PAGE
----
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Restoring the Work of an American Master

Belmont Mansion    Aelicia Acklen Dresse
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Museums tell stories. They share the stories of people, of events, of the past.

They also house objects. Objects of value, of beauty and significance. Objects which can help us connect to the past, and the people who created them.

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HEH_294 photoshopped image of dresser wi
Belmont Mansion    Aelicia Acklen Dresse
Belmont Mansion    Aelicia Acklen Dresse
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Thus it was Belmont Mansion’s great fortune when one of the objects of this story returned to the mansion

this past fall. This piece of furniture, created by the

New York based master furniture maker 

Joseph Meeks & Sons, was and is now

a sought-after design. It had resided in the Acklen family since its days at Belmont Mansion and through the family it returned to its first home.

Today, the dressing table needs restoration.

The mirror that once hung between the shelves needs to be repaired and rehung; the marble top needs to be replaced; the finish has been stripped and will be replicated; and the drawer supports need repair so that the drawer can be returned to its original position.

An altered photo envisioning the table post restoration

is provided on the left. 

This fine example from a leading furniture manufacturer

of the mid-19th century is an object of beauty

which teaches us about the development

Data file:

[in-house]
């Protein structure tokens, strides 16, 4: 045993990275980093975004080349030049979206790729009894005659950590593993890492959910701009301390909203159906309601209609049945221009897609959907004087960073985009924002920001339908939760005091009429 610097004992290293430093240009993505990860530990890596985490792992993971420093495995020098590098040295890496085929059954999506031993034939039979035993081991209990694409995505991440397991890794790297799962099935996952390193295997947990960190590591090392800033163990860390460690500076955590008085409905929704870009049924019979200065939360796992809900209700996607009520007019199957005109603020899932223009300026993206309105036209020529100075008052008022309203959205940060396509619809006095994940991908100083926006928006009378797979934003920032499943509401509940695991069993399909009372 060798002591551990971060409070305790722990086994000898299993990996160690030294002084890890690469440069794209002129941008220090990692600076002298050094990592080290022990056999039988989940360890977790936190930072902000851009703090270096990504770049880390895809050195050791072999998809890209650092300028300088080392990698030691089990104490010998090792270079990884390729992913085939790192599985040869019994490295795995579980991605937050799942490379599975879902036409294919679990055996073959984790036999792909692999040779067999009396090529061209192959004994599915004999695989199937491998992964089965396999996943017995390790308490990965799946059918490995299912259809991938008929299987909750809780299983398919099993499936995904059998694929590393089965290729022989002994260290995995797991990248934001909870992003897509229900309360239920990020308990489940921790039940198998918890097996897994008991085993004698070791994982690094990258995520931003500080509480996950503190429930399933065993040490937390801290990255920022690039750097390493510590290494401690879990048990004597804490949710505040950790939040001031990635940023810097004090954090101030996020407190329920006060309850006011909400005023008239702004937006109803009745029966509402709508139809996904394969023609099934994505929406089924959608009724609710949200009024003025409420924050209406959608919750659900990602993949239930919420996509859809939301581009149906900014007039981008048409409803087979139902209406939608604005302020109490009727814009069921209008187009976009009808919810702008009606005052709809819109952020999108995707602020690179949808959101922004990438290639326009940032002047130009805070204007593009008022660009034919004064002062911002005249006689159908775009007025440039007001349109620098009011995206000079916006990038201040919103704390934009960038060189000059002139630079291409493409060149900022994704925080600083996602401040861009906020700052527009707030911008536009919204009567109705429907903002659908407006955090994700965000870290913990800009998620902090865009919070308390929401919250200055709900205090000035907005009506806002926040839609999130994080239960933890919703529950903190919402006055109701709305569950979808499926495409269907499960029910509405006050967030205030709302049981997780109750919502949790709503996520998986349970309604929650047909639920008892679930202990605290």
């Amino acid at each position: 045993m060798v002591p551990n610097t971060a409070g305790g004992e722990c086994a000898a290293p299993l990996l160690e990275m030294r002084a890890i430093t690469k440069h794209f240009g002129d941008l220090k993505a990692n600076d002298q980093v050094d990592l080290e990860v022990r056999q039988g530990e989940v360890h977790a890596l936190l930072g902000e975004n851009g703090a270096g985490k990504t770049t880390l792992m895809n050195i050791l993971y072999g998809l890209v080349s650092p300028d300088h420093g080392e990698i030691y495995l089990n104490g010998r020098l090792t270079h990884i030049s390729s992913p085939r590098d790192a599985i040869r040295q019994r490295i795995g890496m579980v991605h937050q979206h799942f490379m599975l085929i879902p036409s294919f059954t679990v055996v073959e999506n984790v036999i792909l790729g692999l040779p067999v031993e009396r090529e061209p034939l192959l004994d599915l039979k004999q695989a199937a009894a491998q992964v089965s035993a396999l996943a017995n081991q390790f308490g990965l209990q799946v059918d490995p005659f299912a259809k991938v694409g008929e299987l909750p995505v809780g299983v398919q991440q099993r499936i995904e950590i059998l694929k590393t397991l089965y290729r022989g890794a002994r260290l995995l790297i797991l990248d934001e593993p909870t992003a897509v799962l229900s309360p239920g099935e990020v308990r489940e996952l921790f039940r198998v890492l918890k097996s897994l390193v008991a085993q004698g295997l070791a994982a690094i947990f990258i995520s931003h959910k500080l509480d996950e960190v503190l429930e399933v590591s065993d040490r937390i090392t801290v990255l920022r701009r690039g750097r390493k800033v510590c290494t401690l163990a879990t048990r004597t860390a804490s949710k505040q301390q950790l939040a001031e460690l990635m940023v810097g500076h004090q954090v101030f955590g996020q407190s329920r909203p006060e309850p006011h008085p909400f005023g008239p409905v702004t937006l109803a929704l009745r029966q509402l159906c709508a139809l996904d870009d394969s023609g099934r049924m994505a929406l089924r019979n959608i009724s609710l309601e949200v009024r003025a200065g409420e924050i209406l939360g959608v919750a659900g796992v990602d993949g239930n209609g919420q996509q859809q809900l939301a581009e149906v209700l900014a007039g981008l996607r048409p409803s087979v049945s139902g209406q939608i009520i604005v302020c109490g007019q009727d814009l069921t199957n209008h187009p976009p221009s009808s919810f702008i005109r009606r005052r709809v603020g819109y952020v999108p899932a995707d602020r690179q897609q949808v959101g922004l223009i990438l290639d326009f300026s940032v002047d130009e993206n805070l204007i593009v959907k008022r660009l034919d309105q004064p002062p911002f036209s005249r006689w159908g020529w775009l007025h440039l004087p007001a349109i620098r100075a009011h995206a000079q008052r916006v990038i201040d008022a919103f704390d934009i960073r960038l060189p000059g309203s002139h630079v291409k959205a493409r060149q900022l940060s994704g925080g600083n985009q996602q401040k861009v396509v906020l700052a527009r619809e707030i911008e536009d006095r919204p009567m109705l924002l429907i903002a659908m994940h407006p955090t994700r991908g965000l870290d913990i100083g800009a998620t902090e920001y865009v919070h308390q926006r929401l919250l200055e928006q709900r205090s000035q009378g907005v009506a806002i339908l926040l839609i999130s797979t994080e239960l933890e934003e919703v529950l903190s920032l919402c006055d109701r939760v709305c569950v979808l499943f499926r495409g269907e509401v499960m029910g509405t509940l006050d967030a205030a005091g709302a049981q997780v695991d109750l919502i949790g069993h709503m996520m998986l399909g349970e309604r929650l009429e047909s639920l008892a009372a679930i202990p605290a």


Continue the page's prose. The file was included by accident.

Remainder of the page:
of the American furniture industry and craftsmanship.

With the help of technology, furniture 

making moved from creation by an

individual to manufacturing at the hands of numerous craftsmen working for a single company surprisingly quickly. When the company had at its center 

a talented artisan with the business acumen to

recognize a market for his creations that

transition was all the more likely.

Such is the case with this ca. 1855 dressing table by the Joseph Meeks & Sons (1797-1869) Manufactory.

The Meeks family produced fine furniture

when ordered using patterns and templates. Then

highly skilled craftsmen finished the pieces

with elaborate hand carving. In the early days of the

American business economy this furniture maker's wares permeated the country with objects of

artisanal value made accessible through

progressive business practices.

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Photos of Meeks dressing table courtesy of Ed Houk.

Image of broadside for Meeks & Sons courtesy of Wikipedia.  

Please help us restore the dressing table, a link to

America's history of craftsmanship.

You'll be joining a lead sponsor with a long-standing commitment to

Belmont's story -- an American story like few others.

The Big Payback runs May 5 - 6, 2021!

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